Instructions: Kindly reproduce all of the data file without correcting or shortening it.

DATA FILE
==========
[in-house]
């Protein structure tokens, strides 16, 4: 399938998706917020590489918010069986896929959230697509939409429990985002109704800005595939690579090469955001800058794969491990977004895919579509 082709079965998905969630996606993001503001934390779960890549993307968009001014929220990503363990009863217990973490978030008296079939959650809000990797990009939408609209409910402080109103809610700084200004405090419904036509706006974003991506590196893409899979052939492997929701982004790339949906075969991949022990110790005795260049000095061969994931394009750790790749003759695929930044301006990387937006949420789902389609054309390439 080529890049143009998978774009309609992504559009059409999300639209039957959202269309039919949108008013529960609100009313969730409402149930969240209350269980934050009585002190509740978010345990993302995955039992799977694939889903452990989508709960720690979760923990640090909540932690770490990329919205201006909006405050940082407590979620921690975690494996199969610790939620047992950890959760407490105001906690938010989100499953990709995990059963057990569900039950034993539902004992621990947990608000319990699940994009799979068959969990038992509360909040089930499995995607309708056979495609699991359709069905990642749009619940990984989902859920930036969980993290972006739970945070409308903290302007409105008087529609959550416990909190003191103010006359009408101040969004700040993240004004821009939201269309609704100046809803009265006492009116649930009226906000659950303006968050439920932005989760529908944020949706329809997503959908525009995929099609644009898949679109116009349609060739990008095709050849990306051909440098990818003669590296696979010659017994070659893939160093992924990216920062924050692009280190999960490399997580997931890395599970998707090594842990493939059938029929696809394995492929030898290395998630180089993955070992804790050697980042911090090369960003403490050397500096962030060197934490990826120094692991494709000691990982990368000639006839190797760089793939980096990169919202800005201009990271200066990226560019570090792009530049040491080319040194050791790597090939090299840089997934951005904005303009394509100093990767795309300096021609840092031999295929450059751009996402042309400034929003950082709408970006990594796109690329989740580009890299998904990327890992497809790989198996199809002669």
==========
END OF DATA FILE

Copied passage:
[in-house]
């Protein structure tokens, strides 16, 4: 399938998706917020590489918010069986896929959230697509939409429990985002109704800005595939690579090469955001800058794969491990977004895919579509 082709079965998905969630996606993001503001934390779960890549993307968009001014929220990503363990009863217990973490978030008296079939959650809000990797990009939408609209409910402080109103809610700084200004405090419904036509706006974003991506590196893409899979052939492997929701982004790339949906075969991949022990110790005795260049000095061969994931394009750790790749003759695929930044301006990387937006949420789902389609054309390439 080529890049143009998978774009309609992504559009059409999300639209039957959202269309039919949108008013529960609100009313969730409402149930969240209350269980934050009585002190509740978010345990993302995955039992799977694939889903452990989508709960720690979760923990640090909540932690770490990329919205201006909006405050940082407590979620921690975690494996199969610790939620047992950890959760407490105001906690938010989100499953990709995990059963057990569900039950034993539902004992621990947990608000319990699940994009799979068959969990038992509360909040089930499995995607309708056979495609699991359709069905990642749009619940990984989902859920930036969980993290972006739970945070409308903290302007409105008087529609959550416990909190003191103010006359009408101040969004700040993240004004821009939201269309609704100046809803009265006492009116649930009226906000659950303006968050439920932005989760529908944020949706329809997503959908525009995929099609644009898949679109116009349609060739990008095709050849990306051909440098990818003669590296696979010659017994070659893939160093992924990216920062924050692009280190999960490399997580997931890395599970998707090594842990493939059938029929696809394995492929030898290395998630180089993955070992804790050697980042911090090369960003403490050397500096962030060197934490990826120094692991494709000691990982990368000639006839190797760089793939980096990169919202800005201009990271200066990226560019570090792009530049040491080319040194050791790597090939090299840089997934951005904005303009394509100093990767795309300096021609840092031999295929450059751009996402042309400034929003950082709408970006990594796109690329989740580009890299998904990327890992497809790989198996199809002669």